Mister Rogers Had A Simple Set Of Rules For Talking To Children
The TV legend possessed an extraordinary understanding of how kids make sense of language. He insisted that every word be scrutinized closely, because he knew that children—the preschool-age boys and girls who made up the core of his audience—tend to hear things literally.
“Quadrangle”, Award-Winning Doc About Marriage And Divorce
A documentary about two ‘conventional’ couples that swapped partners and lived in a group marriage in the early 70s, hoping to pioneer an alternative to divorce and pave the way for how people would live in the future.
What Makes A Person Charismatic?
Why do some people so clearly have it and others don’t? Why do we fall so easily under its influence? Charismatics can make us feel charmed and great about ourselves. They can inspire us to excel. But they can also be dangerous. They use charisma for their own purposes, to enhance their power, to manipulate others.
The Mystery Of Personal Identity: What Makes You And Your Childhood Self The Same Person Despite A Lifetime Of Change
What is it that makes a person the very person that she is, herself alone and not another, an integrity of identity that persists over time, undergoing changes and yet still continuing to be — until she does not continue any longer, at least not unproblematically?
The Great Affordability Crisis Breaking America
In one of the best decades the American economy has ever recorded, families were bled dry by landlords, hospital administrators, university bursars, and child-care centers. For millions, a roaring economy felt precarious or downright terrible.
“Quadrangle”, How A Group Marriage Went Terribly Wrong
In 1969, two “conventional” married couples met, swapped partners, and lived in a group marriage, hoping to pioneer an alternative to divorce. It didn’t work. “Quadrangle” was directed by Amy Grappell.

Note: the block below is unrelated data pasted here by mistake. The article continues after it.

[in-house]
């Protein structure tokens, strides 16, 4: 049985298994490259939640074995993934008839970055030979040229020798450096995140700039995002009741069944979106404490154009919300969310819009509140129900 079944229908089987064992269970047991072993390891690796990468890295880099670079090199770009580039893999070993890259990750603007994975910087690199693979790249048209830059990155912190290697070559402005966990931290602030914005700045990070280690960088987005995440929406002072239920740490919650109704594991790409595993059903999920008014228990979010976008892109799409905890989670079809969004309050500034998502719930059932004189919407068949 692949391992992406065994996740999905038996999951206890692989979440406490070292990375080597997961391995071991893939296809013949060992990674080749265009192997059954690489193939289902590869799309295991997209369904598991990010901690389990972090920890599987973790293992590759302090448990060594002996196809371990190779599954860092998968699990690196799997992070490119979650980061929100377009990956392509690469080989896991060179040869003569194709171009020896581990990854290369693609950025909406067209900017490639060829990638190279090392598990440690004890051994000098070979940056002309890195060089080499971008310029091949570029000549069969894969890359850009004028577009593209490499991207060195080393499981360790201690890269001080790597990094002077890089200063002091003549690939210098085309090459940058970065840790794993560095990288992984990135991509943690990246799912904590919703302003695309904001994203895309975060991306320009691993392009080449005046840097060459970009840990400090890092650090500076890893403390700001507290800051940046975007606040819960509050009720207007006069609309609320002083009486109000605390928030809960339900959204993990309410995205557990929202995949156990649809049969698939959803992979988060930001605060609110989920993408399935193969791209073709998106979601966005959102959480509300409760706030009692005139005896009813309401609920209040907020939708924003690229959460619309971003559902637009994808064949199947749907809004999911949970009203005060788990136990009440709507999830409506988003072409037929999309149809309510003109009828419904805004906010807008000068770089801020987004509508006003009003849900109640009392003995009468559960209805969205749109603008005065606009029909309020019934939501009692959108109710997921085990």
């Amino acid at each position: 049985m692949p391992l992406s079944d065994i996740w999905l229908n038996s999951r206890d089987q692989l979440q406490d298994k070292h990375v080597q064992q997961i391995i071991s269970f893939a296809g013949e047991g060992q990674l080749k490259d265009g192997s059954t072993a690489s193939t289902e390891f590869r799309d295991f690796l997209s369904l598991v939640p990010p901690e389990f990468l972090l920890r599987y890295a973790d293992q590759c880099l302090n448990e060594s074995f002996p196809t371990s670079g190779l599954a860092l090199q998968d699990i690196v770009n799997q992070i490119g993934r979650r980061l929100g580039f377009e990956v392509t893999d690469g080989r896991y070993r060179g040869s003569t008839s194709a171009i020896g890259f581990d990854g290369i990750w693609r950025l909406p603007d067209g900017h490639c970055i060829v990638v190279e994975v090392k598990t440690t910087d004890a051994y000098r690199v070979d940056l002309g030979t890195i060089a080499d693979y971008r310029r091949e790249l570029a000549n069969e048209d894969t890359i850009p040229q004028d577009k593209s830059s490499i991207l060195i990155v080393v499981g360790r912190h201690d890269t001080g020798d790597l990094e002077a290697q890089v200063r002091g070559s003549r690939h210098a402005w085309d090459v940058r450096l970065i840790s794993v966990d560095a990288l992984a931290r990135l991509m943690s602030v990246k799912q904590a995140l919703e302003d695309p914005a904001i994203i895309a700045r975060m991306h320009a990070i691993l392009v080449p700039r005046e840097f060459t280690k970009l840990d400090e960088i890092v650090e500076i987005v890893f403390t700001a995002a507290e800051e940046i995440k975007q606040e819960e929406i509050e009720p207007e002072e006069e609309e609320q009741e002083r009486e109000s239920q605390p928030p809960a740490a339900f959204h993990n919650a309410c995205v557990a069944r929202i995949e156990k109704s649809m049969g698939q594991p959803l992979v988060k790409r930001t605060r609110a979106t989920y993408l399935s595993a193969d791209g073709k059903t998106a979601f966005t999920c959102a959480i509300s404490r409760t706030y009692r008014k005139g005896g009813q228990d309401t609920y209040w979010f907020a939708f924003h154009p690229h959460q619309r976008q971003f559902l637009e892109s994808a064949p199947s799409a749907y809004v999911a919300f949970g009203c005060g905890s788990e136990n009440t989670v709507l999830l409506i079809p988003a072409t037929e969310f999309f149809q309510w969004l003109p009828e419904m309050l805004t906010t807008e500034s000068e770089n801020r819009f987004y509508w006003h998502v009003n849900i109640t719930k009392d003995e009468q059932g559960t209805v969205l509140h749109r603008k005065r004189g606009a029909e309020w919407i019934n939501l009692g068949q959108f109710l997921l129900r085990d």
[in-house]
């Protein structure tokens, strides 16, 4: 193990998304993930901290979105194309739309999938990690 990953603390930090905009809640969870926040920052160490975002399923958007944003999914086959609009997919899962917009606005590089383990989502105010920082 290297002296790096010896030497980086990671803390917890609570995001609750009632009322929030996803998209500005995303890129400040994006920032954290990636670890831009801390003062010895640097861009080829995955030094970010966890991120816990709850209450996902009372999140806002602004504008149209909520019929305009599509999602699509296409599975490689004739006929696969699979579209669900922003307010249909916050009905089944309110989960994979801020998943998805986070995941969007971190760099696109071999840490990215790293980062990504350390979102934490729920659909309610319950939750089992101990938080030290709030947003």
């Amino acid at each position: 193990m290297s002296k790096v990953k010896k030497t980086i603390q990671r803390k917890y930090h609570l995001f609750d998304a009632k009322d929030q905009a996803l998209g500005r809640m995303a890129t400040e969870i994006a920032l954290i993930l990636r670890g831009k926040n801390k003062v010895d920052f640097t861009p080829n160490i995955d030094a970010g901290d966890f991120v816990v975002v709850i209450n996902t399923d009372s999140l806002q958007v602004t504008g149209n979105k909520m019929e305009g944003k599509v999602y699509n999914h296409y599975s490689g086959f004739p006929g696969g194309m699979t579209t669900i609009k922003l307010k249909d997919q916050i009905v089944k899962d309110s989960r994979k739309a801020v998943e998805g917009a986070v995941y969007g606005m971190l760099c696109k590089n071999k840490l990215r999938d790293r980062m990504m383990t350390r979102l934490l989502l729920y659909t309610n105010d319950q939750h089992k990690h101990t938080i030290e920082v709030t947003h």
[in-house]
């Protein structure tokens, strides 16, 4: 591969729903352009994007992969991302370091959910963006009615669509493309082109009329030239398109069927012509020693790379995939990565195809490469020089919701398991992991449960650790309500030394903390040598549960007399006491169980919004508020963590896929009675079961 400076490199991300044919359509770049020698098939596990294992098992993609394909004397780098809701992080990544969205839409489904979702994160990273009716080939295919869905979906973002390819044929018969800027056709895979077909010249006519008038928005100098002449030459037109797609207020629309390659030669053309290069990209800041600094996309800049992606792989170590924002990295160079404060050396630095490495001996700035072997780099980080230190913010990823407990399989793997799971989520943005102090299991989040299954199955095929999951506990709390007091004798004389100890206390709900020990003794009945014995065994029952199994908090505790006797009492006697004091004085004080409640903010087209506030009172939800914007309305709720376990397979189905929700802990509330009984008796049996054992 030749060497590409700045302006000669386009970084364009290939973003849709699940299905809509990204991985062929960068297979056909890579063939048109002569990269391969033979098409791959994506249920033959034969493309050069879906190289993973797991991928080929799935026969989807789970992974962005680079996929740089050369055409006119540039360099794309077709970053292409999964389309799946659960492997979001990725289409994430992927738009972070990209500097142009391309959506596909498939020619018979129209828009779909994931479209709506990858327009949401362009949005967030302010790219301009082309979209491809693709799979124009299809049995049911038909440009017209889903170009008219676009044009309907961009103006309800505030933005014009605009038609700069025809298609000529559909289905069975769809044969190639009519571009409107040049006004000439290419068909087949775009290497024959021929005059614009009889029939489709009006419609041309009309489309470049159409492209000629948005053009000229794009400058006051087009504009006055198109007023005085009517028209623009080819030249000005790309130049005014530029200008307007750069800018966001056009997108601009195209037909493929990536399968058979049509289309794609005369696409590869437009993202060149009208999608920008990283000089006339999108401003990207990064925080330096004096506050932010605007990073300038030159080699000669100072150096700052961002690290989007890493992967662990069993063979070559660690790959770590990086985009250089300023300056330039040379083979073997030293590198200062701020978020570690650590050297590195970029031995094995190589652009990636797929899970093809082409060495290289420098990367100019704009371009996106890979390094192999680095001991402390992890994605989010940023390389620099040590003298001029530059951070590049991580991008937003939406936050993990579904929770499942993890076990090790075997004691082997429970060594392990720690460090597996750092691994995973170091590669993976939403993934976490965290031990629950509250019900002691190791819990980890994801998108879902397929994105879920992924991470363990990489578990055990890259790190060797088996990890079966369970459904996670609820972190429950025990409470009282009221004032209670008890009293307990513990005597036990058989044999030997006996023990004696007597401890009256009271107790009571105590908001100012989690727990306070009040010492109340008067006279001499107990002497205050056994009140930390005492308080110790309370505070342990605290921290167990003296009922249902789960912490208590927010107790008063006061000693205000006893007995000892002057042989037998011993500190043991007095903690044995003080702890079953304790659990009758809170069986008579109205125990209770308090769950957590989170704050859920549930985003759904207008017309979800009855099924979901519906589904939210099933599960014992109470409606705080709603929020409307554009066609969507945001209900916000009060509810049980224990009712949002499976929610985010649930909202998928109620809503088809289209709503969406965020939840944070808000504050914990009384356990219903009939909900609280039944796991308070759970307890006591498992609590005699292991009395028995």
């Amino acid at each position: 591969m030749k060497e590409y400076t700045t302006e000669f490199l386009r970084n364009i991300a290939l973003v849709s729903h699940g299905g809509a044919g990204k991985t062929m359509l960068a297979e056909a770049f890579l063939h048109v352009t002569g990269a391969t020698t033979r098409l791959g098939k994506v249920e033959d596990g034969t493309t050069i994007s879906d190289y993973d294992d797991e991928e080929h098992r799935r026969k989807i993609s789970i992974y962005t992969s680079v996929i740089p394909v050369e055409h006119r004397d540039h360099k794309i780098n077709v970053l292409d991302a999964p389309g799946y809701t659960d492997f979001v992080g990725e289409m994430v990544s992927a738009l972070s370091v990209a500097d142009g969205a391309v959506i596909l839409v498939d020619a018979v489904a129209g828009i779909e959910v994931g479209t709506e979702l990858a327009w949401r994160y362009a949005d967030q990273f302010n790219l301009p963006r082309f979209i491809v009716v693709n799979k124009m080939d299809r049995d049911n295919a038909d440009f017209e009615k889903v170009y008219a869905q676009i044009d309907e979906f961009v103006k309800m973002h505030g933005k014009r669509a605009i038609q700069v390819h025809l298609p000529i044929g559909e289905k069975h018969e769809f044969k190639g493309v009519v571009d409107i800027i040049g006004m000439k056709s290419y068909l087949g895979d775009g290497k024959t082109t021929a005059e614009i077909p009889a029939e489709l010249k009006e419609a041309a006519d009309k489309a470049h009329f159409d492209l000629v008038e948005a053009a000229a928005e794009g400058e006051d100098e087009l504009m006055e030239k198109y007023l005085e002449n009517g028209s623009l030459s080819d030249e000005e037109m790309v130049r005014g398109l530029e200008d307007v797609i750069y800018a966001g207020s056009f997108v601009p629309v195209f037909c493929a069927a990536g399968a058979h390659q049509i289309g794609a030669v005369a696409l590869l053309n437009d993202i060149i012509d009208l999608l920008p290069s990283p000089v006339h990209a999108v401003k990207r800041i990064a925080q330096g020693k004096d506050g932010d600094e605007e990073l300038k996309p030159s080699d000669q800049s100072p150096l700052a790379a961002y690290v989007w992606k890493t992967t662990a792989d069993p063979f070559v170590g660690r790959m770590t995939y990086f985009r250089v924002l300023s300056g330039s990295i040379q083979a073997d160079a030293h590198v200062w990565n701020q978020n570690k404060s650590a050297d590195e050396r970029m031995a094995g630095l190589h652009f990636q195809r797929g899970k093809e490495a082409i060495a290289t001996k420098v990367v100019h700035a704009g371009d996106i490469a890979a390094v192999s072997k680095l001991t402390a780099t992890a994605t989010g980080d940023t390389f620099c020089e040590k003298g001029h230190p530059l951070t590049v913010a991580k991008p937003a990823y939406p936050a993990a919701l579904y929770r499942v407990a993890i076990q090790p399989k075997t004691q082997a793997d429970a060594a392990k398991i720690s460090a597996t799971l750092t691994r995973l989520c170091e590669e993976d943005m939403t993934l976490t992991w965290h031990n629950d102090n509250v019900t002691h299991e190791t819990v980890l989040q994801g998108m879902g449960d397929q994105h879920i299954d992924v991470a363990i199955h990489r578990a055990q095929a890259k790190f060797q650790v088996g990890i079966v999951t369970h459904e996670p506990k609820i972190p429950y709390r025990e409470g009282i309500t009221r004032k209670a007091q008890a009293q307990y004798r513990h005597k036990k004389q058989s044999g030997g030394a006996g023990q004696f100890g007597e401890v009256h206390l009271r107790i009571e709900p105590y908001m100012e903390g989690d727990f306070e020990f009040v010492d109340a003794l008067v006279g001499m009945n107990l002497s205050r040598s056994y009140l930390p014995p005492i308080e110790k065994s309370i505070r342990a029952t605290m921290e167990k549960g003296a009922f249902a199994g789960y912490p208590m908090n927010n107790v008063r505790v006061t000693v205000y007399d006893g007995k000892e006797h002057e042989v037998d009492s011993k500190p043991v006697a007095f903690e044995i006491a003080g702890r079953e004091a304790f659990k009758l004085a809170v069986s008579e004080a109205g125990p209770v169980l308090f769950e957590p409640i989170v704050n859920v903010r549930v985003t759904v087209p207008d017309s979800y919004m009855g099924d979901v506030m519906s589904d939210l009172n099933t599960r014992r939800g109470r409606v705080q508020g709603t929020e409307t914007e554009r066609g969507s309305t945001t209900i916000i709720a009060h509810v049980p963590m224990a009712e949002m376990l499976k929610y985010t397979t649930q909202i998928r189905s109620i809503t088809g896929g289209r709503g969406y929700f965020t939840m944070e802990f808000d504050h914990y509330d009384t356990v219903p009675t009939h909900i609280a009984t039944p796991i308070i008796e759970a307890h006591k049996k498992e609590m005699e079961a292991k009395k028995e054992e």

Who Owns South Africa?
The Glen Grey Act was the first piece of legislation to enshrine in law the residential separation of the races. It was also the basis for the notorious Natives Land Act of 1913, which in its final form allocated a mere thirteen percent of all arable land to the black majority.
Unmarried, Happily Ever After
Despite the increasing number of dating apps, matchmakers, and love advice designed to facilitate romantic connections, many women are opting out of relationships. They are declaring to be happily unmarried and proudly find solace in living solo.
Ladies In Waiting
In the most memorable scene of the 2002 film Secretary, nothing happens. For over ten minutes, a period that represents entire days in the movie’s internal timeline, protagonist Lee remains faithfully immobile, wetting herself in the process. Waiting, which renders everything provisional, which suspends progress or conclusion of any kind, is worse than clarity.
How ‘1917’ Was Filmed To Look Like One Shot
“1917” stars George MacKay, Dean-Charles Chapman, Colin Firth, and Benedict Cumberbatch and was filmed to look like one continuous shot. Cinematographer Roger Deakins explains how he and director Sam Mendes did it, from digging up a mile of trenches to attaching cameras to cranes and drones.